Environmental concerns and the push for sustainable processes have long been a dominant topic for the individual in today’s world. But now the same concerns have become a prime business focus too, with companies examining how they can grow and succeed with managed environmental impact.

We believe that Cloud-based computing can positively minimise a company’s environmental footprint and have identified a few key areas to show how.

1. Renewable energy sources

It’s difficult for smaller companies to be able to take advantage of renewable energy sources individually, but by using Cloud based computing you can take advantage of your providers’ own efforts.  For example, we base our DebtView platform within Microsoft Azure who by 2025 will shift to 100% renewable supply of energy consumed by all their datacentres, buildings, and campuses.

2. Major providers are taking the lead

The bigger names in cloud computing are already pushing ahead of other industries when looking to achieve net zero targets, Google has offset all historical emissions since it founded in 1998 and has pledged to operate on 100% carbon free energy by 2030. Microsoft Azure have committed to the same carbon removal scheme by 2050 and dating their off sets all the way back to 1975 when they were formed.

3. Smarter use of energy & physical resources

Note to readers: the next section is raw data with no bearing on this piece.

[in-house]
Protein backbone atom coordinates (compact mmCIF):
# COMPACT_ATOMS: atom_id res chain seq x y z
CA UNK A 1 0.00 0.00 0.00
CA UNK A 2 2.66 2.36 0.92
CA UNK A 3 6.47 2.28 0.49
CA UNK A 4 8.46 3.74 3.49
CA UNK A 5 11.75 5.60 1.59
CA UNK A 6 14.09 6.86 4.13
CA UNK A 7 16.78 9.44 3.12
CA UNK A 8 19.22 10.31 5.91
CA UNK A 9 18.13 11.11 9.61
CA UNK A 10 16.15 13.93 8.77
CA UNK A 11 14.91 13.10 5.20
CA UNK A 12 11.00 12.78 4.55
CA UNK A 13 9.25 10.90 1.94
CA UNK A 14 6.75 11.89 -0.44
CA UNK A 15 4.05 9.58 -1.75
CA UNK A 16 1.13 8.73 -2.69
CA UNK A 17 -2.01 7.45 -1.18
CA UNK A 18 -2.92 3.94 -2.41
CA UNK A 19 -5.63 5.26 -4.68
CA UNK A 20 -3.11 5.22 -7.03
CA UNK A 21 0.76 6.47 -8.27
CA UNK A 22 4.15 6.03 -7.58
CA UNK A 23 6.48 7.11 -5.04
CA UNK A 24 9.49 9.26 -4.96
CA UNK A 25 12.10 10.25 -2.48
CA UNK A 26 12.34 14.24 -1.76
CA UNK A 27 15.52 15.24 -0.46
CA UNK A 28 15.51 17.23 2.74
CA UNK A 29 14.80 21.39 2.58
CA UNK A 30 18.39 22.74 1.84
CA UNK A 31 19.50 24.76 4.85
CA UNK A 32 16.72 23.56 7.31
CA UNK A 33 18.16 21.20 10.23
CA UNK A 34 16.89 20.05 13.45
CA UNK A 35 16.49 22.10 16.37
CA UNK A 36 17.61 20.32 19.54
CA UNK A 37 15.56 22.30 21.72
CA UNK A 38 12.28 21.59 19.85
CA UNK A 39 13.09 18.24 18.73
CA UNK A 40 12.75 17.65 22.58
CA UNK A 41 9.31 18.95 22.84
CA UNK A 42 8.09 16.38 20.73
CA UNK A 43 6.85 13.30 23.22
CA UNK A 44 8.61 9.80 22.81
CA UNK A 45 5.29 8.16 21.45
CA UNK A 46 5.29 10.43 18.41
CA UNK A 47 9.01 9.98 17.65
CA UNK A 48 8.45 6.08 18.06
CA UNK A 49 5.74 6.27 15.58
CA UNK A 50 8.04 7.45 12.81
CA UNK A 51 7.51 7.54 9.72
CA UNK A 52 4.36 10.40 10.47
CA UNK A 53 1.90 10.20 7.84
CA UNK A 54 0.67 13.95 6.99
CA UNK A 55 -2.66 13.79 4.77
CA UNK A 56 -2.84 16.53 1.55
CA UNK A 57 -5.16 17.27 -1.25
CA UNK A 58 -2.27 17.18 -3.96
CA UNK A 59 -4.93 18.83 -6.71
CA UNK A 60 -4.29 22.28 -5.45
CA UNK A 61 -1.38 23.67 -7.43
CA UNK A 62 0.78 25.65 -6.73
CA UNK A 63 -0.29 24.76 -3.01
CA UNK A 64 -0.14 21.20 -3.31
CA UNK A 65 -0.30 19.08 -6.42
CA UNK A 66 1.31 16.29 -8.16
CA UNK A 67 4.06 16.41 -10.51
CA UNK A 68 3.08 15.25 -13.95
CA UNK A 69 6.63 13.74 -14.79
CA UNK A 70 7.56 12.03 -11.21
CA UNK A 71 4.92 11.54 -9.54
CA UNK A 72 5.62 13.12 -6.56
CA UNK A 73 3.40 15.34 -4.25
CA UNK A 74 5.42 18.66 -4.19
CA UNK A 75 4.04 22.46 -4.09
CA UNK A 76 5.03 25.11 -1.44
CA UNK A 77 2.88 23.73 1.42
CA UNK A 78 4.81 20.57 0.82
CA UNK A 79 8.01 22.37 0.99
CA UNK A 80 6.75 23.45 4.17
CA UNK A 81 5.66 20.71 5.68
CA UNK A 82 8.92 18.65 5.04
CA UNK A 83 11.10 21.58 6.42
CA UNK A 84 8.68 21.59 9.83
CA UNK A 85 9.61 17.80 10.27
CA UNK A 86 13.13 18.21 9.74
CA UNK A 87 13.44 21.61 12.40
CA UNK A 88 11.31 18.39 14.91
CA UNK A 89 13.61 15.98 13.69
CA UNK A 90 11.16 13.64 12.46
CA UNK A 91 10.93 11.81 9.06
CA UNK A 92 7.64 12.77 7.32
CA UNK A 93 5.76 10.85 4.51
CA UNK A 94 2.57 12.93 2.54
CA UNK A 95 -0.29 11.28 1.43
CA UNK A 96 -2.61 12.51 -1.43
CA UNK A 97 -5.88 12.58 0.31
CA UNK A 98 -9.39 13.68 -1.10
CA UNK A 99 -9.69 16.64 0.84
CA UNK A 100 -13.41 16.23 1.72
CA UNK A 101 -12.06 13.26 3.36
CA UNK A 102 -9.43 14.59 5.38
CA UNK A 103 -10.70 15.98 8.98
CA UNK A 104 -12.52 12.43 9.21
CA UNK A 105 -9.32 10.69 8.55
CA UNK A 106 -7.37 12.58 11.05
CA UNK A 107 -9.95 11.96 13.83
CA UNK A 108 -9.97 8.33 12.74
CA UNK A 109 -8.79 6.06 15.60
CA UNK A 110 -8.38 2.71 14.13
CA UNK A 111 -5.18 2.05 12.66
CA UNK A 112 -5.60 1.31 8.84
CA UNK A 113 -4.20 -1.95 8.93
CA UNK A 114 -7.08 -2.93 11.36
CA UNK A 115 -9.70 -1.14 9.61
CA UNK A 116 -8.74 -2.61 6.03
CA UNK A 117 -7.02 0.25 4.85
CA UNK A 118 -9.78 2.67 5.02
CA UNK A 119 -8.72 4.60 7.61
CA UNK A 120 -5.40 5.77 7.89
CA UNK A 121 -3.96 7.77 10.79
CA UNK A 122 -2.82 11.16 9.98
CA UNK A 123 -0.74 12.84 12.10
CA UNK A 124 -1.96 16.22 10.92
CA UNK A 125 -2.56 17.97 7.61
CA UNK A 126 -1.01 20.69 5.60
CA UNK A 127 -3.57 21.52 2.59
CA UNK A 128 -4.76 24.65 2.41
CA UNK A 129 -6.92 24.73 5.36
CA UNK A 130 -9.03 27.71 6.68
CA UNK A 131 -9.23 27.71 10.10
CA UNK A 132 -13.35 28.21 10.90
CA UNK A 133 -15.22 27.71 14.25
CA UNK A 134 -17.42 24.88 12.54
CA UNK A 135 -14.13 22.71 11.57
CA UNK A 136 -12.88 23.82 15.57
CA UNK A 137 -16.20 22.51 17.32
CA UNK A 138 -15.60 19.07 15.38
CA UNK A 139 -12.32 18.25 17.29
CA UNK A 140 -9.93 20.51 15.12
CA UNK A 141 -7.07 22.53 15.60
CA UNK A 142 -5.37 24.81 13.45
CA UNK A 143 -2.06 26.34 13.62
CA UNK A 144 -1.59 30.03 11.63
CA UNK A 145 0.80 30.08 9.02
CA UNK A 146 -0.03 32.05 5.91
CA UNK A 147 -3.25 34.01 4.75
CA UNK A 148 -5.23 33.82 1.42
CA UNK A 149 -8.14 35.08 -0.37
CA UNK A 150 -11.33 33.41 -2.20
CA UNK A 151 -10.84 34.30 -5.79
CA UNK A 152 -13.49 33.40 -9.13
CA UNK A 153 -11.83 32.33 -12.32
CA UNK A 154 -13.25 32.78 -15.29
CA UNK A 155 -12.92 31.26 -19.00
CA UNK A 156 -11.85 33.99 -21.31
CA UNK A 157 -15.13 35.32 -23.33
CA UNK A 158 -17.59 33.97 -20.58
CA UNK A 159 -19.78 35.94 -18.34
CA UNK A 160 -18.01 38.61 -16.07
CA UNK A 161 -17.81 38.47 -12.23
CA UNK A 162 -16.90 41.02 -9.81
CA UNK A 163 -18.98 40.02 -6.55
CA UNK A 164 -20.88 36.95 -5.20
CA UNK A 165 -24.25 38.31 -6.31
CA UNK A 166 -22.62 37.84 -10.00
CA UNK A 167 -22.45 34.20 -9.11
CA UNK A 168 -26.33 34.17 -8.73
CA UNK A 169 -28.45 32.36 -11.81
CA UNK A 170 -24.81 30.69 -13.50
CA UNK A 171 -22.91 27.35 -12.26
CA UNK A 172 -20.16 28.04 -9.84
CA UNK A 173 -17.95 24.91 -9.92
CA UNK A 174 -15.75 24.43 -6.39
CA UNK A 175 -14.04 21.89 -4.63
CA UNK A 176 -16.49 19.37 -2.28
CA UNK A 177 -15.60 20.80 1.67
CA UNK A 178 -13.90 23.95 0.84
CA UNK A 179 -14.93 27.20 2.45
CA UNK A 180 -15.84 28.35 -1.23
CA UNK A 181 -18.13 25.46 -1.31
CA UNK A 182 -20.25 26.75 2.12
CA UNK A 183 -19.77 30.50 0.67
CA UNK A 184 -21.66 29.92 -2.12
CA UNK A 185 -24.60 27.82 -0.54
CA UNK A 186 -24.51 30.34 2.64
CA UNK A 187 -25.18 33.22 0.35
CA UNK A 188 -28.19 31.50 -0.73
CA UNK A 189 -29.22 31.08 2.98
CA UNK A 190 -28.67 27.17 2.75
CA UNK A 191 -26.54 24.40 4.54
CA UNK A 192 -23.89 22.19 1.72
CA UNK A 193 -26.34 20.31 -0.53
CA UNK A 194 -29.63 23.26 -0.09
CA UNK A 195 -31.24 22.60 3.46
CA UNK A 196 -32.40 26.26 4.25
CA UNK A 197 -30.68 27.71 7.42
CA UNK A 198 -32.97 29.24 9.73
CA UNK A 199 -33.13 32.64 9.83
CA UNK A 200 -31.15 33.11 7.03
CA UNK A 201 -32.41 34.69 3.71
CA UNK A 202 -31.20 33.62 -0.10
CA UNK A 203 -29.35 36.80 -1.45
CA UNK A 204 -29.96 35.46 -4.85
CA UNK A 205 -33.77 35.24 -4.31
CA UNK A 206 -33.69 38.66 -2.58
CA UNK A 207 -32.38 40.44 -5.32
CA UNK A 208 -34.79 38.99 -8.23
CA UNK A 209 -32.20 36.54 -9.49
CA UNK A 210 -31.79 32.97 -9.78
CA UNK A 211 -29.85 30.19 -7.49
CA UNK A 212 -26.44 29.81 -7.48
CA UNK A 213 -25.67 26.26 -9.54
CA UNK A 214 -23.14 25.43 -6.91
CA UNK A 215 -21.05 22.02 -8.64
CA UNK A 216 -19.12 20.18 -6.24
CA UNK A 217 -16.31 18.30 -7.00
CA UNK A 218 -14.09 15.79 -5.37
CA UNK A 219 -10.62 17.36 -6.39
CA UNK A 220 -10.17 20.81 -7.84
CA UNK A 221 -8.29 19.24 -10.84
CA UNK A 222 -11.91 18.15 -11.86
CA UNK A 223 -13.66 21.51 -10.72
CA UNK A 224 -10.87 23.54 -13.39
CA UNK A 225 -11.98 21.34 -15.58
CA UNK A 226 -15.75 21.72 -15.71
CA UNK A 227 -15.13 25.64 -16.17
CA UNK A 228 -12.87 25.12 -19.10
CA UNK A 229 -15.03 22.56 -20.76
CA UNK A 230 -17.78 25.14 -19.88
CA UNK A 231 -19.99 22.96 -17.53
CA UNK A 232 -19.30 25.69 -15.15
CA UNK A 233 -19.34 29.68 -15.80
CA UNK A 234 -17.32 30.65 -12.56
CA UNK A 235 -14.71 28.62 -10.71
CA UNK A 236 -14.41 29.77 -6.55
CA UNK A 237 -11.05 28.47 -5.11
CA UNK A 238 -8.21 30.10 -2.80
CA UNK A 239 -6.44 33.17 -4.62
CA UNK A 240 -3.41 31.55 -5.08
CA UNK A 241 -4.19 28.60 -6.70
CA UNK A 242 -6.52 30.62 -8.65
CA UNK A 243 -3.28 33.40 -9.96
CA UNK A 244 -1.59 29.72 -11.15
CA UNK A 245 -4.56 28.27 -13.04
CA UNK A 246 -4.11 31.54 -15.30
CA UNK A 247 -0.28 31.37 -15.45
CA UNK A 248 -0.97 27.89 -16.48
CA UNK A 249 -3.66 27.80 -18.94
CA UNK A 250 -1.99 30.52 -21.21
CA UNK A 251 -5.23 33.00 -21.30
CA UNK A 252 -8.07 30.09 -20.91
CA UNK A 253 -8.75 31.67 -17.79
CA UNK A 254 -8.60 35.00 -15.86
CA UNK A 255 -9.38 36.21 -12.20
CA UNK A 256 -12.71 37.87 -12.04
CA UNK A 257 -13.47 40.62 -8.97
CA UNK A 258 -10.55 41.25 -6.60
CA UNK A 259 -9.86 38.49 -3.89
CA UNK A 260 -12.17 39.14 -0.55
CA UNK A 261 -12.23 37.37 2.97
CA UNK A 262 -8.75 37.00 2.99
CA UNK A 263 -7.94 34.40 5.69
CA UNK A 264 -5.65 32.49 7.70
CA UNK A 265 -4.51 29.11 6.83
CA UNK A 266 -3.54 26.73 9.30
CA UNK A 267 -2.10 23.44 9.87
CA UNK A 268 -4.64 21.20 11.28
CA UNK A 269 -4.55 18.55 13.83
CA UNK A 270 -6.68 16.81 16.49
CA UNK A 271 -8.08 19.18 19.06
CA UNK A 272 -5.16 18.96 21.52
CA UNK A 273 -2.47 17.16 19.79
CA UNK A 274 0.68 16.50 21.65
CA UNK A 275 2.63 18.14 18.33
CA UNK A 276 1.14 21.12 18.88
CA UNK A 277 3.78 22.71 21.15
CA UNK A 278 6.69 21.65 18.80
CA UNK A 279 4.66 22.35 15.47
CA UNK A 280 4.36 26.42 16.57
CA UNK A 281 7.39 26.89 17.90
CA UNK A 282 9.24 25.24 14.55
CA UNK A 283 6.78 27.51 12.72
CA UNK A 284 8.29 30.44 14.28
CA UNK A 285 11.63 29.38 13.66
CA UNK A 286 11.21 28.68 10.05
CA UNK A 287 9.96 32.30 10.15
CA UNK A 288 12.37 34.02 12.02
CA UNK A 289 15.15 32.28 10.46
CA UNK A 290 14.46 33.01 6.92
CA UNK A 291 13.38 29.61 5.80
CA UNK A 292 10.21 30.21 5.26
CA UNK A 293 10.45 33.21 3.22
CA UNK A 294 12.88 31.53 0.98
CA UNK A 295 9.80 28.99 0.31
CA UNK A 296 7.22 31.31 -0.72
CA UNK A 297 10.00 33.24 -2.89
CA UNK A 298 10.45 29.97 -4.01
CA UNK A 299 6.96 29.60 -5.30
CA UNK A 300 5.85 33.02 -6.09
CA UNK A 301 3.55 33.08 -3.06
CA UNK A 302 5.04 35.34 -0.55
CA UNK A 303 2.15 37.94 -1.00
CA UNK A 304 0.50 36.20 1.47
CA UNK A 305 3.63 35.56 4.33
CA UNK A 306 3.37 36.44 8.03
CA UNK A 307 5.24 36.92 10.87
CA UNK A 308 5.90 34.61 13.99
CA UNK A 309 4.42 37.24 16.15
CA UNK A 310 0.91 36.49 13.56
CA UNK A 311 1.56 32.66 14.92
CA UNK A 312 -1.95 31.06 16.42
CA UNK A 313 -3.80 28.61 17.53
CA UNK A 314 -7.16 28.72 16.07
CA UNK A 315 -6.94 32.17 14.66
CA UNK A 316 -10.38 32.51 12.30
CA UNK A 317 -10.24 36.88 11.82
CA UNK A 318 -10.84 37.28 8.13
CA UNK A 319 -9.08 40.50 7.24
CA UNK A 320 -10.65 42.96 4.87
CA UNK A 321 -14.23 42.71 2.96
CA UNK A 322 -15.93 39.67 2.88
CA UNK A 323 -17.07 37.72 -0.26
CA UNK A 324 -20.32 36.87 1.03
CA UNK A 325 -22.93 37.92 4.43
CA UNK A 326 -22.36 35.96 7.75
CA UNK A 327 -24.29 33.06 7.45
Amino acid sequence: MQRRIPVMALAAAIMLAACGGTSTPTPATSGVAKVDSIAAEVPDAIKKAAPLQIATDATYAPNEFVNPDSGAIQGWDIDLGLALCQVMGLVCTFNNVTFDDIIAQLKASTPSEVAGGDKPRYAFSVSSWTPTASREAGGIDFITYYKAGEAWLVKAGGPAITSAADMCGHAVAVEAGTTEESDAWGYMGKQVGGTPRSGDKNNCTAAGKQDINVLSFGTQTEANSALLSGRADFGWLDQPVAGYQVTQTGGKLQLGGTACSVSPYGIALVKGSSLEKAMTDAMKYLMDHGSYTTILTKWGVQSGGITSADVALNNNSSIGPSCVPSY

By using Cloud based computing, there’s not so much need to own and maintain the same volume of physical hardware. If you don’t need onsite servers you won’t need to keep and power them yourself, as with services in the Cloud, you generally only pay for what you use or need. Less hardware for you running fewer workloads means you will consume less electricity.

4. Dematerialisation (well, we had to use one buzz word…)

This is defined as the replacement of high carbon hardware and physical components with new, virtual equivalents. Essentially cloud computing promotes the immediate sharing of online resources such as digital documents, files and data and moving away from relying on separate hardware and physical technologies.  The more dematerialisation becomes the standard then greater the increase in efficiencies and associated environmental impacts.

5. More efficient cooling

Servers and networking equipment generate a lot of heat. To operate efficiently that heat needs to be dissipated. Data centre cooling typically accounts for 40% of total energy consumption, and up to 80% in hotter climates. Consequently, there has been a move in recent years to build large scale data centres in colder environments. For example, the Arctic Circle Data Centre (ACDC) which sits just outside the Arctic Circle in Norway and is powered by hydroelectricity, aims to reduce total energy consumption by 60%.

6. Remote working

In recent years, thanks largely to the Covid-19 pandemic, the world experienced an accelerated shift away from office-based working. The fact that this was even possible at such a pace, was due to cloud computing. The software and infrastructure had been in place for several years. Whatever your views on home working, there is no doubt that there are massive ecological benefits. Less commuting, and therefore lower harmful emissions is the most obvious factor.

These are just a few points that we thought were worth thinking about if you are looking at your business’ environmental footprint and how cloud computing can contribute.